Arthur Scott is a retired engineer who made a 35 year career in NASA’s manned space flight program, DoD’s national security space programs and Japan’s commercial space program. He grew up near Chicago during the Apollo era and dreamed of being a fighter pilot and an astronaut. He made crude telescopes to look at the stars and often asked his dad “so how does it work?”. He found engineering as a career path to combine his curiosity of things that go fast with his abilities in math and science
What inspired you to explore STEM when you were young?
NASA’s Apollo program kept me looking at the moon and the stars. I was always drawn to things that move fast and could escape the bounds of gravity. My dad would answer my questions about how things worked, but there were always more questions. My parents fostered the joy of learning even though my Dad was never allowed to finish I high school.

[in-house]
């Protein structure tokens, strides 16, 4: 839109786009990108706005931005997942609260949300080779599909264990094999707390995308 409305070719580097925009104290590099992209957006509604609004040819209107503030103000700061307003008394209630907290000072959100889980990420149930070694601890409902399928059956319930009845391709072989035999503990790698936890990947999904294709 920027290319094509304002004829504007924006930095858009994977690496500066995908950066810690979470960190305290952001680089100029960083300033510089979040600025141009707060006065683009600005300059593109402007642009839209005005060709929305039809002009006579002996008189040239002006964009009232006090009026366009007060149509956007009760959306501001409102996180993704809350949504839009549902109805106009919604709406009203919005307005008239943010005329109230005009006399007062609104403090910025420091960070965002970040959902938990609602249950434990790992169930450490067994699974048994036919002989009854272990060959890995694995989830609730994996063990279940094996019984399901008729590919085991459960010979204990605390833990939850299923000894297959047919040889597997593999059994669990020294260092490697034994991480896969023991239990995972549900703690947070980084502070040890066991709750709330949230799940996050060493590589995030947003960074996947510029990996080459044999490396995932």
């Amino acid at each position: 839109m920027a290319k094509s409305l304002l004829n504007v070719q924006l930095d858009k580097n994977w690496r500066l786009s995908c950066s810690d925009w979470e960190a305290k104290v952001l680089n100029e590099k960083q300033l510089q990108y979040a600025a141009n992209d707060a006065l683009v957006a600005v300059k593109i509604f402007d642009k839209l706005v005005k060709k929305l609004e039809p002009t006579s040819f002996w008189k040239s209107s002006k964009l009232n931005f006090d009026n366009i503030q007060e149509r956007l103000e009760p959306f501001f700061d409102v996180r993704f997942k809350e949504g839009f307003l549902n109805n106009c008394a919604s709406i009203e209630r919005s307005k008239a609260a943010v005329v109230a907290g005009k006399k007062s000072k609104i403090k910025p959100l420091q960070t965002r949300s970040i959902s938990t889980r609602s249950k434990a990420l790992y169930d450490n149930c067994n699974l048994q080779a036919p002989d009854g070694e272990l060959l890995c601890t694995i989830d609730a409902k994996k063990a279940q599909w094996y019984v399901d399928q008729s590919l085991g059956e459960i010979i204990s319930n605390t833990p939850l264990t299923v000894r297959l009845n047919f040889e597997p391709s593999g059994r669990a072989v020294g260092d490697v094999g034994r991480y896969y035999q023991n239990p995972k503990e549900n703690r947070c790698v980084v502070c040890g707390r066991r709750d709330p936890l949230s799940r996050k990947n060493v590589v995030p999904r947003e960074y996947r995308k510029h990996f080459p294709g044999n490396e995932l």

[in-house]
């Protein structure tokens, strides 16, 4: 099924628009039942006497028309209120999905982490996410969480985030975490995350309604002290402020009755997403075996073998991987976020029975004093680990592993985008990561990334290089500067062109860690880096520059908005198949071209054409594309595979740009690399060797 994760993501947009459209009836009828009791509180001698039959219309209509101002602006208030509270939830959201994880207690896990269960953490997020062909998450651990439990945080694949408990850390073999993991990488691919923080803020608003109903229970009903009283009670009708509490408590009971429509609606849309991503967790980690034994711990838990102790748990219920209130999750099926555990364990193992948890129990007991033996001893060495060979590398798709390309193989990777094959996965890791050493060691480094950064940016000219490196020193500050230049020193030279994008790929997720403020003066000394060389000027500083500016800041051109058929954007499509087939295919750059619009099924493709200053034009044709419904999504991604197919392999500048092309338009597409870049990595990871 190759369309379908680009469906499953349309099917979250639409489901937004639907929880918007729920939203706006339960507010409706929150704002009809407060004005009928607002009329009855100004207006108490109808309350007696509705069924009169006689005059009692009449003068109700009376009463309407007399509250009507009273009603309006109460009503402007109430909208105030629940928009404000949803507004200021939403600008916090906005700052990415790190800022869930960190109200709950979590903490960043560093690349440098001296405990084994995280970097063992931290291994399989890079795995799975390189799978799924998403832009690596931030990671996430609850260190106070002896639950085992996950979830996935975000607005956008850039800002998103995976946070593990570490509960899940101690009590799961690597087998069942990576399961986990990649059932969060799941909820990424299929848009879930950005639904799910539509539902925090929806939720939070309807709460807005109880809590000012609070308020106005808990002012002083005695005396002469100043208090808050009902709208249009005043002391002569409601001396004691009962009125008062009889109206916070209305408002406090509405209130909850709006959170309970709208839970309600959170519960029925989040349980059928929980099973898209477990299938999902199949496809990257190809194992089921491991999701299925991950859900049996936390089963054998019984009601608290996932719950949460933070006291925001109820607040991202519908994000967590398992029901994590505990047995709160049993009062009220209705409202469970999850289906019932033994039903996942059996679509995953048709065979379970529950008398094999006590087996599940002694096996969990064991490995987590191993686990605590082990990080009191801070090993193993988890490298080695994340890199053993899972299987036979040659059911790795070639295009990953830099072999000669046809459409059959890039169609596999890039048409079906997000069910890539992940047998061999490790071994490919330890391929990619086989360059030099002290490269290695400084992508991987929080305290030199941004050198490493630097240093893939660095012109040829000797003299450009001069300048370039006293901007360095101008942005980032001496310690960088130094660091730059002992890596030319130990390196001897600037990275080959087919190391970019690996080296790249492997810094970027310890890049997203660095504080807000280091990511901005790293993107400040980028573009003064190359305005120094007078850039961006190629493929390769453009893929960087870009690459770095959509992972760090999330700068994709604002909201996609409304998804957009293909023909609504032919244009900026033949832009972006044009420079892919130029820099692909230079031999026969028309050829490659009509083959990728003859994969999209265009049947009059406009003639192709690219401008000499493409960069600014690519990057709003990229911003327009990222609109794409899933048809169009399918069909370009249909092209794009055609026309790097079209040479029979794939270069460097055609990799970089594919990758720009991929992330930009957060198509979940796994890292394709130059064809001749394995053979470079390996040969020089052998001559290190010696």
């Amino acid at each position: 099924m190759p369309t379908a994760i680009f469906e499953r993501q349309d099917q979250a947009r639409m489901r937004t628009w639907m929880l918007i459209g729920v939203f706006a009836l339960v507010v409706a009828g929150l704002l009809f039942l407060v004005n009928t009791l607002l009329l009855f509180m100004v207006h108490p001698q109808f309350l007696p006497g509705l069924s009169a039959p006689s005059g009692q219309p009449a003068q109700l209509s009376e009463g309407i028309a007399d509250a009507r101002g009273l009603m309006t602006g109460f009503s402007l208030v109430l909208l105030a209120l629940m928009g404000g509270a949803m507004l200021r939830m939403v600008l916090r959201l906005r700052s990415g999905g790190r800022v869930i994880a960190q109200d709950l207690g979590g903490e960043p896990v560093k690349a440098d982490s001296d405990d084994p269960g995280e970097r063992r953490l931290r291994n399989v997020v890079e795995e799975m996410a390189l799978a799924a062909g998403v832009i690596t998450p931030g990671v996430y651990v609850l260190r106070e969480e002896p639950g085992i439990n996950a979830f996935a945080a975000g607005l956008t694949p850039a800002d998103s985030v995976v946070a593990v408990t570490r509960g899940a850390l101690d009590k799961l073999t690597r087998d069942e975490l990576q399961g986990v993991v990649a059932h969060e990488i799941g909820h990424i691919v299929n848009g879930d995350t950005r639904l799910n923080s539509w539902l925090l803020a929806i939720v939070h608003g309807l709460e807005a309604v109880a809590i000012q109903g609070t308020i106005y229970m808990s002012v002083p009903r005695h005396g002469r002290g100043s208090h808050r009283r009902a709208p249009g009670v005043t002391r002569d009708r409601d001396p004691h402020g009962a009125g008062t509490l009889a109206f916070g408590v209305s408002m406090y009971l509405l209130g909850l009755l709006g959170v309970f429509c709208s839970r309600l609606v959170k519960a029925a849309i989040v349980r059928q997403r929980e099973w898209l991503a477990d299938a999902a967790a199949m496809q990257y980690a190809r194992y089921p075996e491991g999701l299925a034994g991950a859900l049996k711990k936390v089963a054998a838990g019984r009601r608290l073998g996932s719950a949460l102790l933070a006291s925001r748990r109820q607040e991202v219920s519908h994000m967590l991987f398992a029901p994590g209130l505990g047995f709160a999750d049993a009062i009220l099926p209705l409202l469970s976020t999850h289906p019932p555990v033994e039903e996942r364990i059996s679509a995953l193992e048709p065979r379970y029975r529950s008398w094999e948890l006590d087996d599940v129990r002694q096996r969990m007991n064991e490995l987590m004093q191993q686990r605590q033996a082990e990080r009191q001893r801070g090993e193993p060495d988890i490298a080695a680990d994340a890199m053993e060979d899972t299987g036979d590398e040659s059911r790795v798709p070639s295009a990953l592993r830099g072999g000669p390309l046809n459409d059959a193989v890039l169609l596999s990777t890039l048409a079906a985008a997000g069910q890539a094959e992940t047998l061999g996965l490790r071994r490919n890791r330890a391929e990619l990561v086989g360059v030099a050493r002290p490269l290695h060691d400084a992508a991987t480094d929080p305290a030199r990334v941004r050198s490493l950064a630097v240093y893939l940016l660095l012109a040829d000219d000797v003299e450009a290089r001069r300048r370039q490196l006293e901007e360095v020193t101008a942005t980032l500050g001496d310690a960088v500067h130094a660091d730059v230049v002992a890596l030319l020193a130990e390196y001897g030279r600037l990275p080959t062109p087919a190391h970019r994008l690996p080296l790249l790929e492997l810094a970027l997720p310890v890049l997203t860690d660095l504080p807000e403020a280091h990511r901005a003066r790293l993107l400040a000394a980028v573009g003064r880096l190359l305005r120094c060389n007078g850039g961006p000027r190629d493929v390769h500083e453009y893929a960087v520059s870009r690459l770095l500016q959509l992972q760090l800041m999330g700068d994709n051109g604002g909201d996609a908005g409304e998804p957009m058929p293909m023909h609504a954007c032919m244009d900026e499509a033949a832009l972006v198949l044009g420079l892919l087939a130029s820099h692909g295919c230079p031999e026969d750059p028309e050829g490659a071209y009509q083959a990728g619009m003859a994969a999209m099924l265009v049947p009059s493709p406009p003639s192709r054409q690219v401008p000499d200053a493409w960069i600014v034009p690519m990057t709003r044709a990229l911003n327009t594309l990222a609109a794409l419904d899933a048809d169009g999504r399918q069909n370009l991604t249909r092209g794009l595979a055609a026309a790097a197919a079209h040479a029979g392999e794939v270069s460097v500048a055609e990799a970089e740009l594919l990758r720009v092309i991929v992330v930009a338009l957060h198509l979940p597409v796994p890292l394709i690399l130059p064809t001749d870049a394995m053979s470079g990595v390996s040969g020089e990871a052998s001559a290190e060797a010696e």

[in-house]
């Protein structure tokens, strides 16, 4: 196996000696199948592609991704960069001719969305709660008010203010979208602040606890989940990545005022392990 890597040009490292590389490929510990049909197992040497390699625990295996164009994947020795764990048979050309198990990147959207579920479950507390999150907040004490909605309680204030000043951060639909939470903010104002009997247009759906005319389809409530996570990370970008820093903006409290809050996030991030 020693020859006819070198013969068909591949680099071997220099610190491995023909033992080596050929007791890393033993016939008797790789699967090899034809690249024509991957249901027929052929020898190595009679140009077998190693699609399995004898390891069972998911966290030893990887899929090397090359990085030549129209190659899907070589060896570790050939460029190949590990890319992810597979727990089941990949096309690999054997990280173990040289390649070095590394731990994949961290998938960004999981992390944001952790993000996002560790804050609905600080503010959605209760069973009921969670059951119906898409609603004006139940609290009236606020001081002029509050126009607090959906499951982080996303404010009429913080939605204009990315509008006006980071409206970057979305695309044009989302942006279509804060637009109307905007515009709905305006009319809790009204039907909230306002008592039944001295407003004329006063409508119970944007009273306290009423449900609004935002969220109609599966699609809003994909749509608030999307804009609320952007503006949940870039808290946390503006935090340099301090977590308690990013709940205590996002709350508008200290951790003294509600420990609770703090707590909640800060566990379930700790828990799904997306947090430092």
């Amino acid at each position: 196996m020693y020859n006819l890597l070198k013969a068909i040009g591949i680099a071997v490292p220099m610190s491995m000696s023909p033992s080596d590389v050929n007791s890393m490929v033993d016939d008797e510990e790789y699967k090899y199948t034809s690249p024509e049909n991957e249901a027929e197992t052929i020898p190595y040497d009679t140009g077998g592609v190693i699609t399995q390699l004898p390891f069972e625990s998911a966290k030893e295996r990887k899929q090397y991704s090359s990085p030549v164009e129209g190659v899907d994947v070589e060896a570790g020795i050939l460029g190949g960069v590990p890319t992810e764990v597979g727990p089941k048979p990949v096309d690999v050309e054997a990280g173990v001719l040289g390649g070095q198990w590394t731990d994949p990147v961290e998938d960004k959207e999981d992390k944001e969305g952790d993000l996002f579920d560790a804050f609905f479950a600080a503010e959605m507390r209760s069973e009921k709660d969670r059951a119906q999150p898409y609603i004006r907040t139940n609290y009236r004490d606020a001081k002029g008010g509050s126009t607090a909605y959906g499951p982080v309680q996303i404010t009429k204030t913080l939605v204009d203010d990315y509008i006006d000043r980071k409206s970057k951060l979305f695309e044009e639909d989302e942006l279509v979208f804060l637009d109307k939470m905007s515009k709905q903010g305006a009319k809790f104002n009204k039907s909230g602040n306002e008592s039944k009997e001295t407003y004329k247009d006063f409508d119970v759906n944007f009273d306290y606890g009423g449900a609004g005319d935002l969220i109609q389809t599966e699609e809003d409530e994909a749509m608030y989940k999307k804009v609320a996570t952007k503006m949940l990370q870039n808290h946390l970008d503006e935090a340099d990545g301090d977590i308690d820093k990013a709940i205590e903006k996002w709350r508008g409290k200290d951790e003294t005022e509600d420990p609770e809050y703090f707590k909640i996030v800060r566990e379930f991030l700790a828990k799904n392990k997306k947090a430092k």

What do you enjoy most about what you do in your STEM career?
My STEM education and career has taken me into a variety of industries, from rockets and satellites, to nuclear power production, and nuclear powered submarines, to steel production. It has taken me all over the US and Japan and connected me with some truly incredible people.
What is a fun, bizarre or insightful STEM fact about your field?
The best ideas or solutions to complex problems can come from anyone and often in a collaborative environment where all are encouraged to participate.